It's a possibility, it's a pain to glue reliably, though, to cooper to fabricate the column.
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On 8/12/2016 10:39 AM, dpb wrote:

Not sure about the new stuff. I recently dug up a wall around my pool out of PT that I put in over 20 years ago. It had wet dirt from the pool against it every summer, and it, including the 4x4 posts, were in perfect shape. Any how, if the original, non treated lasted 60 to 80 years, the PT should not last LESS than that. I know PT is still rated above ground and ground contact, and the ground contact stuff should last substantially longer than untreated.
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On 08/13/2016 9:44 AM, Jack wrote: ...

What you had has very good probability of having been CCA which I don't doubt could've lasted...there're old posts here that are 50+ that are just now showing serious signs; but, new, treated aren't worth a flip. Of course, they're a lot sorrier wood besides the less effective treatment is part of it...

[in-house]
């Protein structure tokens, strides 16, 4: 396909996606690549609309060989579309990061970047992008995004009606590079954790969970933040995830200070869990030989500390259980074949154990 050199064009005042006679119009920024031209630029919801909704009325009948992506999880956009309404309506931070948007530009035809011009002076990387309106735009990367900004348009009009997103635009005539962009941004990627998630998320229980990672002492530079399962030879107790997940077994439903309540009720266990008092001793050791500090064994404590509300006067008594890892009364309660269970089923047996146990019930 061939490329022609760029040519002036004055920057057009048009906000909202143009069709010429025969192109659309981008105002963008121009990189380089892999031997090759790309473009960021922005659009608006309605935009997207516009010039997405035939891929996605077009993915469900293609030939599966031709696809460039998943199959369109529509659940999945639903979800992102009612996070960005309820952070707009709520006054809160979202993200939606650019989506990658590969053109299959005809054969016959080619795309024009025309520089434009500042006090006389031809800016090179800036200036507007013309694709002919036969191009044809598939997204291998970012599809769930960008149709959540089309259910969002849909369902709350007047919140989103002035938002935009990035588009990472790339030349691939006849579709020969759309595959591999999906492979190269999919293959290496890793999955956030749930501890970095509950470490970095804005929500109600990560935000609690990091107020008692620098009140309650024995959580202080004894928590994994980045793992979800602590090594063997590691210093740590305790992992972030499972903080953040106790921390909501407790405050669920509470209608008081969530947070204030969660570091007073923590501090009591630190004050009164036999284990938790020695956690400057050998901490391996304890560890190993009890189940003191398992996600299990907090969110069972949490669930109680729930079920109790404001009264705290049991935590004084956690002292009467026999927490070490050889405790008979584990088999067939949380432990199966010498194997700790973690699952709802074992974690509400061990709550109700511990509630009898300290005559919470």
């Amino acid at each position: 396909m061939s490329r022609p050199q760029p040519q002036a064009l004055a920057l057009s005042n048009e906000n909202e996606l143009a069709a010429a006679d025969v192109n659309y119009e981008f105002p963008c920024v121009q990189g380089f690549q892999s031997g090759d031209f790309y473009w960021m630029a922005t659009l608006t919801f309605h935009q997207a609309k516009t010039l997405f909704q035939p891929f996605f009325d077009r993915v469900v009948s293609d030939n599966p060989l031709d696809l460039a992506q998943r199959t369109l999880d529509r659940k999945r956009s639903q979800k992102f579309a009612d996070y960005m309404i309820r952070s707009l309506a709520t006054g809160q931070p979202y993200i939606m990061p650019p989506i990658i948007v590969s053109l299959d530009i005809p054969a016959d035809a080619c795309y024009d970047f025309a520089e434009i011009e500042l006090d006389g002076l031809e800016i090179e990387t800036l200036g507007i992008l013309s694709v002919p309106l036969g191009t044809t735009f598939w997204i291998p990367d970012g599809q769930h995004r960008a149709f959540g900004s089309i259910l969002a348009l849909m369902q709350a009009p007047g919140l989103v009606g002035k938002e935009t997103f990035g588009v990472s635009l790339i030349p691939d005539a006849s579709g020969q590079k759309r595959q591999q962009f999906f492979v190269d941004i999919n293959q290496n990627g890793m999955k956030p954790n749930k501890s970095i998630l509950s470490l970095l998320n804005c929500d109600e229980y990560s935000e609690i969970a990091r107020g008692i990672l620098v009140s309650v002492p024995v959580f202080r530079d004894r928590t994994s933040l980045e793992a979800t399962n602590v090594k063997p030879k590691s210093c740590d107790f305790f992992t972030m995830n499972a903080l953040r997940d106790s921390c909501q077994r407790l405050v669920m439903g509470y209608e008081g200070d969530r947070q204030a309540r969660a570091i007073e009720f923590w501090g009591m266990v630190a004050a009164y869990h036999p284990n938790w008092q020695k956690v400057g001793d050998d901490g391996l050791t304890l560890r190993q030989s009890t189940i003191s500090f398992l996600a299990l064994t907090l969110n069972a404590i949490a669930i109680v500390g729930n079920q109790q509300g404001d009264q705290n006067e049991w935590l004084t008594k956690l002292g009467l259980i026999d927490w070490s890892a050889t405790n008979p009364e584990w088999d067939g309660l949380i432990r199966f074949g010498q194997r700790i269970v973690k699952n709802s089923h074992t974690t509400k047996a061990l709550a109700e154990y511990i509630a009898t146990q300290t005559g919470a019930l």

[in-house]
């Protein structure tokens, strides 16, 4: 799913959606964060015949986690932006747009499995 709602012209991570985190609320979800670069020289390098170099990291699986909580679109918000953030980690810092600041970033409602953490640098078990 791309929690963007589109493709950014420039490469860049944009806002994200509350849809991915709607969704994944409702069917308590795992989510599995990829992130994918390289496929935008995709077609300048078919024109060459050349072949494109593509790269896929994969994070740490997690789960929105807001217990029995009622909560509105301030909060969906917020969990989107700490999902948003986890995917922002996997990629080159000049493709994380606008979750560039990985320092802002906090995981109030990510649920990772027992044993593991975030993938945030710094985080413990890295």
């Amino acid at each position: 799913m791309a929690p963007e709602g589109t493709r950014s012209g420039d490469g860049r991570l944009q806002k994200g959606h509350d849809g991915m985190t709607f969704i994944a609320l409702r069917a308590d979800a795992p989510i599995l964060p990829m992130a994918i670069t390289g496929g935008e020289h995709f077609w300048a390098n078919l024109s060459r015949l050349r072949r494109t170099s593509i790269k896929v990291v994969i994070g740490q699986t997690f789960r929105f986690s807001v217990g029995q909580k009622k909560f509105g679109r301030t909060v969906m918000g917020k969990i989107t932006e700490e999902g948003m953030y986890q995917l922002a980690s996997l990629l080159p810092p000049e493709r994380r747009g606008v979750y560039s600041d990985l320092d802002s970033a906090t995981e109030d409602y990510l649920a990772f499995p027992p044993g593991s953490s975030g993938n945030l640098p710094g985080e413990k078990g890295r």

Anyway, yes, PT with the extra "oomph" of the ground contact rating will outlast a piece of the same material w/o the treatment... :)
Whether I can find any dried of the sort locally is pretty iffy at best; as you mention it'll be another year at least before could use effectively a new piece if not if were to buy the material now...
I have on hand some clear, old-growth Doug fir that is left over from the addition of the feed mill bins in the barn; I've not used it for anything owing to it being 20-ft 2x12 almost totally clear--it's just "too good to use"! :) But, this could be a project worthy of the material...as noted, the tentative plan is to cooper up a section of a couple feet or so length and then slice off short sections need to patch the bottoms...I think if I seal the bottom ends well and use mastic on the joints it should last far past my time left... :)
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On 8/13/2016 11:29 AM, dpb wrote: